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QUICK QUOTES: Ted Dibiase discusses the end of his in-ring career, Ted Jr.

Ted Dibiase (art credit Megan Elice Meadows via Wikipedia)

Sporting News published an exclusive interview this week with Ted Dibiase. The article is in promotion of Dibiase’s new documentary, The Price Of Fame, opening in select theaters on Nov. 7.

In the interview, Dibiase discussed the focus of the film – his battles with drinking, drugs, and infidelity, and the strain his lifestyle placed on his marriage.

Regarding the end of his in-ring wrestling career:

“The reason I left the WWF was not because I was unhappy with them. It was because Vince moved me, when I first went back to work for him, I was a manager and a commentator. At the time, that did not require me to be on the road. All I had to do was be at the TVs, which were once every three weeks and then I had to be in a studio one day a week to do voiceovers. That was it. But then, he decided he wanted me to help groom a couple guys. Sid Vicious, I think he wanted me to help Sid keep both his oars in the water. And then Steve Austin.

“Of course, hindsight is 20/20, at the time I didn’t think Vince would understand. He’s running a business. He’s going to put you where he needs you and he’s not interested in my personal problems. That’s when I realized I could go over to the other company and do what I had been doing. I could do the TVs once a week and then just do voiceovers and be there when needed, not on the road all the time because the road was the danger zone. If you’re going to quit drinking, stay out of the bar. For me, being on the road constantly was like being in the bar because I’m on the road with a bunch of guys, not any of who are interested in being accountable. That’s what I saw as the danger zone and that’s why I went to WCW.

“Back in ’92 when everything broke, it was right after WrestleMania, so that was March ’92. SummerSlam ’93 is when I left because I realized in that space of time my attitude about everything had changed but I realized the environment that I was in hadn’t changed at all. It became clear to me that I’ve got to get out of this or it’s going to suck me back in. Eventually, I went to Japan and that’s when the thing in my neck manifested itself. Nineteen years of taking bumps and herniated discs and the doctors say you have to retire.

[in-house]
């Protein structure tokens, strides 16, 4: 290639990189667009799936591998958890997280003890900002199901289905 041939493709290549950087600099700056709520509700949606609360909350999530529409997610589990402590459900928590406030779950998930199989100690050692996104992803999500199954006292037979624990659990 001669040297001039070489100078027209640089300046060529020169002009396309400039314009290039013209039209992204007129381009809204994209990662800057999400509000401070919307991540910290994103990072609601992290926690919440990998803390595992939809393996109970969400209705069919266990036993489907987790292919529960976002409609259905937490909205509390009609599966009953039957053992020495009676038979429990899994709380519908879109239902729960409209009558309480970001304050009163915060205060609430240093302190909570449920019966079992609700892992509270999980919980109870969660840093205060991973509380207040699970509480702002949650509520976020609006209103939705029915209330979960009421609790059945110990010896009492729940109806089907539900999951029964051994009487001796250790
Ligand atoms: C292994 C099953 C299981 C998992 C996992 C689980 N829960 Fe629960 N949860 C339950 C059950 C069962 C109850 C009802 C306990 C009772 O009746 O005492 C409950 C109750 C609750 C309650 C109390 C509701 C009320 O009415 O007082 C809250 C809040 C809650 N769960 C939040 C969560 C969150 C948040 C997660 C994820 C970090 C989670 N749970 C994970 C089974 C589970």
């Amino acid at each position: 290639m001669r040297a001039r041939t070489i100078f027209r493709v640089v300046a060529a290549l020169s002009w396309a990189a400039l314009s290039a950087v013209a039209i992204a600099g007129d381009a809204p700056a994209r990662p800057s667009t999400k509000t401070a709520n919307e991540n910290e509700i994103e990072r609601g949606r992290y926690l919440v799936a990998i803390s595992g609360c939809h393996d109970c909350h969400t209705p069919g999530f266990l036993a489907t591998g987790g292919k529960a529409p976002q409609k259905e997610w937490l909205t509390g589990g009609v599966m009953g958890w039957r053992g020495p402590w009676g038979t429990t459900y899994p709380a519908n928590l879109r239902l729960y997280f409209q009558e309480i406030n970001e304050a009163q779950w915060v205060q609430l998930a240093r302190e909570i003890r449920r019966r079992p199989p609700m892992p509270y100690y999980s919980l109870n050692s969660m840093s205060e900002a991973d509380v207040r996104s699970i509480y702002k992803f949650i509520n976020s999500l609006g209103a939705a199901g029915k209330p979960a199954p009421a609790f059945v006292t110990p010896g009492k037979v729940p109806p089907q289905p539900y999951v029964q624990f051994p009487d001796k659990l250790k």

“The way I got back working with Vince was he asked me to come and do color commentary with him, I think for the Royal Rumble, and I did it and he said you’re pretty good. I said now that I’m back, I wouldn’t mind coming back as a manager/commentator. He said, ‘We’ll see about that,’ and then at WrestleMania X, that night after the show back at the hotel, he called me and said, ‘OK, you want to do this?’ I said, ‘Sure,’ and he said, ‘OK.’ So I was working for him again.”

Ted also commented on his son, Ted Jr., who wrestled for WWE from 2008-2013:

“Ted could have been a big star. Ted was well on his way to being a big star and when his contract came back up, they wanted to re-sign him and he said, ‘I’m sorry. Thanks for the opportunity.’ He told me, ‘Dad, you were right.’ The only way to be in this business is to be one of the stars because that’s the only way it’s going to be financially profitable because you can’t do this until you’re 65.

“He said, ‘You don’t have a wife; the business is your wife.’ I went, ‘Exactly.’ When he figured that out, I was proud of him. He had a bit of an identity crisis for a while but he’s doing great now.”

To read the entire article, check out Sporting News.

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